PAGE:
The tsunami, traveling at a rate of hundreds of miles per hour, would be a towering 300-foot wall of water by the time it reached the United States. New York City, Boston, and the rest of the east coast would be under water and tens of millions of people would be wiped out instantly. Florida, which sits only feet above sea level, would be erased by the water. With little time to prepare or get to higher ground, a mega-tsunami like this would devastate the US more than any hurricane or earthquake could. A 300-foot tsunami would completely submerge buildings up to 30 stories high. People, houses, cars, office buildings, anything in the water’s path would be drowned, smashed, and destroyed.

Fortunately for us, further research shows that this is unlikely to happen any time soon. La Palma’s structure is much more stable than previously thought. While it remains possible that parts of the islands will break off into the ocean, this would happen gradually without causing major tsunamis.

Don’t forget to check out the other Top 5 Ways Our World Could Actually End.

Sources: Modern Survival Blog, How Stuff Works

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An ARkStorm is a massive storm that could strike and devastate California, and it is listed by scientists as one of the five most likely cataclysmic events that would destroy the Earth. ARkStorm is a winter storm scenario designed by the U.S. Geological Survey that stands for Atmospheric River 1,000 (ARk), because such a great storm occurs every 500-1,000 years.

ARkStorm is modeled after the historical 1861-1862 California storms that lasted for 45 days. They left a trail of destruction and caused the state of California to go bankrupt. The 1861-1862 storms are the biggest and most extended series of storms on record, but geological evidence suggests that storms of this magnitude could happen again.

A potential ARkStorm could bring heat and moisture from the Pacific to form a system of Atmospheric Rivers, similar in ferocity to hurricanes, which would strike California for weeks and weeks. If the storm occurred  it is predicted to be the most expensive event in history, with a projected cost of $725 billion through direct damages and loss of economic activity.

The ARkStorm project was not intended to throw people into a frenzy or add to the already lengthy list of doomsday predictions. Instead, the purpose of ARkStorm is to make visible to the public the very real threats to the environment, property, and most importantly, human life. Through this awareness comes preparedness, and hopefully solutions for emergency scenarios like the hypothetical ARkStorm.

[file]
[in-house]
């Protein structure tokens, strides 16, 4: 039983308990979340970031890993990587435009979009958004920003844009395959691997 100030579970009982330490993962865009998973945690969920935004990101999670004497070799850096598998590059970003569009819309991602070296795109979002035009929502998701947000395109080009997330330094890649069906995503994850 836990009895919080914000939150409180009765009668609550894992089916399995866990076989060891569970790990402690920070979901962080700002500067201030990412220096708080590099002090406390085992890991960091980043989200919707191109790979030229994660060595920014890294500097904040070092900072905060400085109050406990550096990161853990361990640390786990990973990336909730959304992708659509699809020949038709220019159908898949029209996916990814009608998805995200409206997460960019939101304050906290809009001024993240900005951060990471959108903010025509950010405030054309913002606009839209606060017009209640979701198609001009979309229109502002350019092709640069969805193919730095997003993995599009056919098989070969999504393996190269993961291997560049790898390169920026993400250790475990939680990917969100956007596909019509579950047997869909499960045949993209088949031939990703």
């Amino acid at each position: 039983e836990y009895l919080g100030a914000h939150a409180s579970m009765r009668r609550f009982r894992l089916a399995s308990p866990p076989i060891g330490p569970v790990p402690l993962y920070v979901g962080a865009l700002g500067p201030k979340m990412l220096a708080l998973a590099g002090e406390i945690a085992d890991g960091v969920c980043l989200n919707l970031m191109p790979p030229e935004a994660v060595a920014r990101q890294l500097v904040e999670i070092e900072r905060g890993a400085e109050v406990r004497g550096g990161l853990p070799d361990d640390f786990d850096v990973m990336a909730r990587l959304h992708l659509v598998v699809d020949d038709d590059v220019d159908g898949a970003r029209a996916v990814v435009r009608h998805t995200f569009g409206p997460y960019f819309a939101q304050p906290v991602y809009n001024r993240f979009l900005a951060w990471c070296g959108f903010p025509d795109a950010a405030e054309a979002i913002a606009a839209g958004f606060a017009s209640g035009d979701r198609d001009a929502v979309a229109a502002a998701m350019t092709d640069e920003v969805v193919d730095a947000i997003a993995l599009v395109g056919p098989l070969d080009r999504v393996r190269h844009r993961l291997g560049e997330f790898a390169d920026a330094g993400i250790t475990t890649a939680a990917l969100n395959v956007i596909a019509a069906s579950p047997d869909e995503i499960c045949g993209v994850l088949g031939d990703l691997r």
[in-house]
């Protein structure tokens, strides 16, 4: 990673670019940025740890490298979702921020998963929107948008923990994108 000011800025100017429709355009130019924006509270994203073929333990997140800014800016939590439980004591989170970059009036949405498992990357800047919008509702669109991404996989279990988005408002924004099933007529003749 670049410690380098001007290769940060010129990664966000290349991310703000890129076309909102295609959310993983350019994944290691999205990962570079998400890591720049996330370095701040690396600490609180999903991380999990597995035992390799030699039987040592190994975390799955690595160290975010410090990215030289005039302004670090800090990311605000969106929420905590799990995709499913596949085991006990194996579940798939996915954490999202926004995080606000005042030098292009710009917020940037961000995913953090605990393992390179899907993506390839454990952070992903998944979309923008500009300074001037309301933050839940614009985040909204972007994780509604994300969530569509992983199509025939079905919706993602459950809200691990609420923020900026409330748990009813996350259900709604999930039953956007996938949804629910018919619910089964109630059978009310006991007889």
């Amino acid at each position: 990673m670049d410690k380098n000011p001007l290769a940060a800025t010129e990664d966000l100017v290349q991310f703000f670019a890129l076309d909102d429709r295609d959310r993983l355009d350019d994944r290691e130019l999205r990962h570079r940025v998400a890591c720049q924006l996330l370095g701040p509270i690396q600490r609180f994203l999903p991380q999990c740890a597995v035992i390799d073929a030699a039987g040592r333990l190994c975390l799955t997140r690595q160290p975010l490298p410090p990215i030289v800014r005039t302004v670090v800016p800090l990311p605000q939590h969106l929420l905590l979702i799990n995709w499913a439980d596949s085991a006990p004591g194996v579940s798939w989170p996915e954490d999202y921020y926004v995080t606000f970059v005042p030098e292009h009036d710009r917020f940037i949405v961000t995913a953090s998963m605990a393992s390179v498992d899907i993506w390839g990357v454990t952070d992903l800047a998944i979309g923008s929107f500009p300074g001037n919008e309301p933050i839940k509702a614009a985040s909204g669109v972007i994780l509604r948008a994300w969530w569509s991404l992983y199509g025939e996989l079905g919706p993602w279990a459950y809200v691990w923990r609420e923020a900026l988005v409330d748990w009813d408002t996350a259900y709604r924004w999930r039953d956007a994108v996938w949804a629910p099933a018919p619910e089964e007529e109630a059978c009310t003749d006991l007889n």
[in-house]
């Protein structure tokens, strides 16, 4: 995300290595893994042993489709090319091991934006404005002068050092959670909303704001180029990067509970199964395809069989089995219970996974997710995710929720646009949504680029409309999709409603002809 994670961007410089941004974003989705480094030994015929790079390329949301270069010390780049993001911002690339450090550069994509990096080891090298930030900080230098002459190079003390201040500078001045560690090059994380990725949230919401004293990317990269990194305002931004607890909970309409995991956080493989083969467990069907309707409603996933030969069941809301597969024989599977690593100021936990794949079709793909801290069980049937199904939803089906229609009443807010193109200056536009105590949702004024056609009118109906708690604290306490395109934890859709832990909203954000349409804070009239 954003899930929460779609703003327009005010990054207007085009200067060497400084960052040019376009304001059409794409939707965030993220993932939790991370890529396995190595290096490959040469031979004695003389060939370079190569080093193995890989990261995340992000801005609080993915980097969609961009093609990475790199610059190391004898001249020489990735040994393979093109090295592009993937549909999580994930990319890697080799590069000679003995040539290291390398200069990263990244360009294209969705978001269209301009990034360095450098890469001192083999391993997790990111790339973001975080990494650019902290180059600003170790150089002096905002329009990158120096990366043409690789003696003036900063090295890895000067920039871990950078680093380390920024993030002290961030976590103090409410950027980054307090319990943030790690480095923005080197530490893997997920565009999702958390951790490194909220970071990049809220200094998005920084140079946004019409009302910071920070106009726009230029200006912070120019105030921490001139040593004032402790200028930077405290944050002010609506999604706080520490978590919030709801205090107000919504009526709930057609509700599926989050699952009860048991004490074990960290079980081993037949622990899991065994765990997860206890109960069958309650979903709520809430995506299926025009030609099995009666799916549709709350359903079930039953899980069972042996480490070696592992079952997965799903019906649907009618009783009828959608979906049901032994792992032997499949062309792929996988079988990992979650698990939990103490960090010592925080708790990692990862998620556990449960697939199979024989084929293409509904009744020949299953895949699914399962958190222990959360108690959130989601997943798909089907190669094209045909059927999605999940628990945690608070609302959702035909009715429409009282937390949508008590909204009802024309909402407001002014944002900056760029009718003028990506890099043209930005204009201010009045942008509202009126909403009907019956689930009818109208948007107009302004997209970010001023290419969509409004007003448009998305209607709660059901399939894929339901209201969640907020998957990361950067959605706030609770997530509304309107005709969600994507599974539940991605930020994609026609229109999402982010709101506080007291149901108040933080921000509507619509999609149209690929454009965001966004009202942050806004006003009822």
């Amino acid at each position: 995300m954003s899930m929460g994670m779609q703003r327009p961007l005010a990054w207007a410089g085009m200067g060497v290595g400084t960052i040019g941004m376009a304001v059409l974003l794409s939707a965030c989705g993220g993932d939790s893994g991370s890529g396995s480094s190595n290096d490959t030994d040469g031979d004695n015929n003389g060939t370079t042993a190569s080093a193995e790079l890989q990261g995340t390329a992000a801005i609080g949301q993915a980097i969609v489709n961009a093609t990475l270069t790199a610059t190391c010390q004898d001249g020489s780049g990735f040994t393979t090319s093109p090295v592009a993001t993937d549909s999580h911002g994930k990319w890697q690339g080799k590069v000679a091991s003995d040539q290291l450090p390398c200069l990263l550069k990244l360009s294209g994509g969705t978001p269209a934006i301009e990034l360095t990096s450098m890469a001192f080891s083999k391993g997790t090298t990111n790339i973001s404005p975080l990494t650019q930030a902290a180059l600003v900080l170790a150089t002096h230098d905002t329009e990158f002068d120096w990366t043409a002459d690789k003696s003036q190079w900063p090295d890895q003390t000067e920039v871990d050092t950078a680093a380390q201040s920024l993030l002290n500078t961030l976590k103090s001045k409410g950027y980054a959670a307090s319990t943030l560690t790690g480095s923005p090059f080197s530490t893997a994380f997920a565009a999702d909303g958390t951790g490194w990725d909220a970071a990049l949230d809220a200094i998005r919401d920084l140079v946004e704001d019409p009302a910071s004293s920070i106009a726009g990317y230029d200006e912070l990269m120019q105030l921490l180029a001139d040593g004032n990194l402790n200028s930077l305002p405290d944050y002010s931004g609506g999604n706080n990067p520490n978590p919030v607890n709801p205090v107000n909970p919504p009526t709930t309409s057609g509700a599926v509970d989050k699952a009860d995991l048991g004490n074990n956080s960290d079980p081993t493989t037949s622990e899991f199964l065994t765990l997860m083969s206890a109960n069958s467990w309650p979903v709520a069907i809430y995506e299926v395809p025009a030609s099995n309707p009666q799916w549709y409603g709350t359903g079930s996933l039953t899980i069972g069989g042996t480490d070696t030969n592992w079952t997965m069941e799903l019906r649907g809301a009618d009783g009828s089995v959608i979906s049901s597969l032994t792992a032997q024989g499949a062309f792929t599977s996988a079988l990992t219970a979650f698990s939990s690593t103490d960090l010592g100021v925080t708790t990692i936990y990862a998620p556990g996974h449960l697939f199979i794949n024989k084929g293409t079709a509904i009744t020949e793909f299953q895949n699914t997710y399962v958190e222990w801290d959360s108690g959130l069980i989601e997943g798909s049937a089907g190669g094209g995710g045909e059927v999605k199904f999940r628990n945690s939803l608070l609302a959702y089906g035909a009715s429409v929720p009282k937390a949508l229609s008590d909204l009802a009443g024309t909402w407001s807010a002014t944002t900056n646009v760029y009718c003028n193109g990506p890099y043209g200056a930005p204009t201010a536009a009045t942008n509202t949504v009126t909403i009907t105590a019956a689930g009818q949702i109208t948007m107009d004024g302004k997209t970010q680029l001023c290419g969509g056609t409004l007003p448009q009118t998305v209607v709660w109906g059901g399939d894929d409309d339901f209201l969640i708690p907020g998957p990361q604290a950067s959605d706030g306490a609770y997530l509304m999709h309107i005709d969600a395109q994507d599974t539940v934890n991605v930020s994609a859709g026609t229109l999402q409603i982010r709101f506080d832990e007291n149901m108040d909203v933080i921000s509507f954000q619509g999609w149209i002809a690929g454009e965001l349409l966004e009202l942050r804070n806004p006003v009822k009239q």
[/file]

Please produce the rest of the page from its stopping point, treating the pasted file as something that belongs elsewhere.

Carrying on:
Sources: DiscoveryUSGS, Urban Earth

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Polar Shift

A polar shift occurs when the Earth’s magnetic field reverses its polarity causing the planet’s outermost layers to move together as one piece. This phenomenon is often confused with plate tectonics, in which separate pieces of the Earth’s crust move toward, away from, or against each other.

The end results of polar shift and plate tectonics differ greatly. In the event of some form of plate tectonics, seas can be opened, mountain ranges produced, and continents can be rearranged. If a massive pole shift were to occur suddenly, it would cause a disastrous redistribution of land and water. Such an event would cause earthquakes, tsunamis, a change in weather patterns, ocean currents, and Earth’s heat balance, etc. Now, the question is: could a sudden destructive polar shift actually happen and result in the end of the world?

The reversal of the Earth’s magnetic field occurs naturally just about ever 250,000 years. Polar Shift, referred to as True Polar Wander by geologists, takes 1-100 million years to complete, and is happening now at a rate of about 4 inches per year. Some people fear that a polar shift would result in mass chaos because a magnetic change could affect credit cards and banking. Scientists say that dramatic effects that would result from a rapid polar shift do not happen as the process occurs very, very slowly.

Sources: How Stuff Works, Yale Scientific, Wikipedia

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Hopi Indian Prophecy

The Hopi are a Native American tribe living on a reservation in Northeast Arizona, whose rich legends and culture has survived through many generations. The Hopi people believe that the world has already been “wiped clean” three times; once by fire, then ice, and lastly, by a flood. The period we are in currently is referred to as “The Fourth World” by the Hopi, and their legend calls for the end of our world as we know it and the beginning of a new era. They do not identify a specific date, but instead warn us to look out for nine signs that will occur before the world ends.